After thirty years of high-standard publication, the European Journal of Mineralogy is at the cross-roads. The owner societies DMG, SEM, SFMC and SIMP, which are financially responsible for its publication, are evaluating present strategies and models which may reconsider the role of OA publication in the journal. In any event, authors and colleagues are urged to take on a responsible stance with respect to profit-oriented OA publishers (no compromises!) and, instead, to make use of the OA option in learned-society journals like this one, an option we should try to make more affordable. Stay tuned!
This editorial is also the place for both retrospective and prospective news. After the special issue published in 2017 on ‘Chromitites, platinum-group elements, and ore minerals’ to honour the memory of Zdeňek Johan, this year will see two special issues, issue no. 2 entitled ‘Mineral diversity, complexity and evolution’, convened by Ed Grew and Sergey Krivovichev, as an echo to two sessions of the emc2016 in Rimini, and ‘Minerals and materials: building principles and applications’ to celebrate the contributions of two major figures of mineralogical crystallography, Giovanni Ferraris and Stefano Merlino, on the occasion of their 80th birthday. Further in the pipeline is the issue ‘Mineral reactivity: from biomineralization and Earth's climate evolution to CO2 capture and monument conservation’ coordinated by Encarnación Ruiz-Agudo and Christine Putnis. The first book review in a long time will appear soon, and the publication of the CNMNC Newsletter in EJM, initiated in January 2017 under Marco Pasero's shepherding, will be continued. On the other hand, the promotional offer of free colour print made to authors in 2017 shall end on 31 January 2018.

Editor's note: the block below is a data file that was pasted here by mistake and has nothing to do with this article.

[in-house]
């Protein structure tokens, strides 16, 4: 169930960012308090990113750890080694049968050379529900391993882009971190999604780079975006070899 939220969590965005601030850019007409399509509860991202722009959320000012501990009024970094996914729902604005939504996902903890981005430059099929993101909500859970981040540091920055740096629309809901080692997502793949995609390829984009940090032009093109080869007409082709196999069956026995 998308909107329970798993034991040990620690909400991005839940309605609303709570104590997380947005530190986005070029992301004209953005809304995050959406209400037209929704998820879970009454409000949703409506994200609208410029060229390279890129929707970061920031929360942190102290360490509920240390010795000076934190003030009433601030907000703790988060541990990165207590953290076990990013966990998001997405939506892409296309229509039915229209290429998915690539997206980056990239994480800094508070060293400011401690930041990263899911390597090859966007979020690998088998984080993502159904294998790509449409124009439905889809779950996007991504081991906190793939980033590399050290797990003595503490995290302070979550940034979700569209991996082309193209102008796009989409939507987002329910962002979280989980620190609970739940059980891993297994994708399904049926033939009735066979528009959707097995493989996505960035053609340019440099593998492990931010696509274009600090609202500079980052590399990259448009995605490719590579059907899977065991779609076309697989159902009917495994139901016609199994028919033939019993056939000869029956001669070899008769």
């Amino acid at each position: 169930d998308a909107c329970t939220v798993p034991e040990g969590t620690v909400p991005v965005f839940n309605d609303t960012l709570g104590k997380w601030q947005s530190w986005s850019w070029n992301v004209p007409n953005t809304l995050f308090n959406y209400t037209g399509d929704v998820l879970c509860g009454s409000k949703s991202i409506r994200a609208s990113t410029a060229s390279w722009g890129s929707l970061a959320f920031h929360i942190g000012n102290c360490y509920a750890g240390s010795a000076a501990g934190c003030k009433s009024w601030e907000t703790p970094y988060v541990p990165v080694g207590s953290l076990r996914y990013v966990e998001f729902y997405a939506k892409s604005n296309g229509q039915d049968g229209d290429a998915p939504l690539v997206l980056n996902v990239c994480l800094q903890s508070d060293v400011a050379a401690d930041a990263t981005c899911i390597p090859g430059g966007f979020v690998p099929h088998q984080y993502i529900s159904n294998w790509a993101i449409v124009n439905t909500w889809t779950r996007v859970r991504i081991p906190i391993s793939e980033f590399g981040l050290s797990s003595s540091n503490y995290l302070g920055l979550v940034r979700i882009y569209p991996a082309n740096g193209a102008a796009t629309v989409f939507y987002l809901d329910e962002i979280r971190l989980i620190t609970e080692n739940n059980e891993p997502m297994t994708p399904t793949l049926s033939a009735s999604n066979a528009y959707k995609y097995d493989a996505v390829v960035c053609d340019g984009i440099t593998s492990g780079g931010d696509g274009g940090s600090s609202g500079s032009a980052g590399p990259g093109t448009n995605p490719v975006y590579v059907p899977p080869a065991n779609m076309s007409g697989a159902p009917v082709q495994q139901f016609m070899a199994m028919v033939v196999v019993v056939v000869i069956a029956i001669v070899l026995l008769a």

A turning point of the year was the move of the entire GeoScienceWorld content from the Highwire to the Silverchair platform in November, with enhanced facilities for the reader but still a few bugs to be fixed after this tremendous operation. The move required complete reorganization of EJM production workflow and resulted in delays that are not yet completely overcome; for this we offer sincere apologies to authors. The reorganization only marginally affected the performance for the articles published in the 2017 volume, with an average of less than seven months from submission to online publication.
On the editorial side, we welcome Carmen Sanchez-Valle, Sandro Jahn, Didier Laporte, Allan Pring and Rucheng Wang as new associate editors, and thank Bénédicte Menez and Razvan Caracas, who will be departing soon. We also thank the other associate and chief editors for the time unselfishly offered to maintain the standards of the journal. These words of thanks are of course also extended to the many referees who are active for the journal, and who are acknowledged in each November-December issue. This is also the place to thank authors, readers, and the French Centre National de la Recherche Scientifique for their continued support.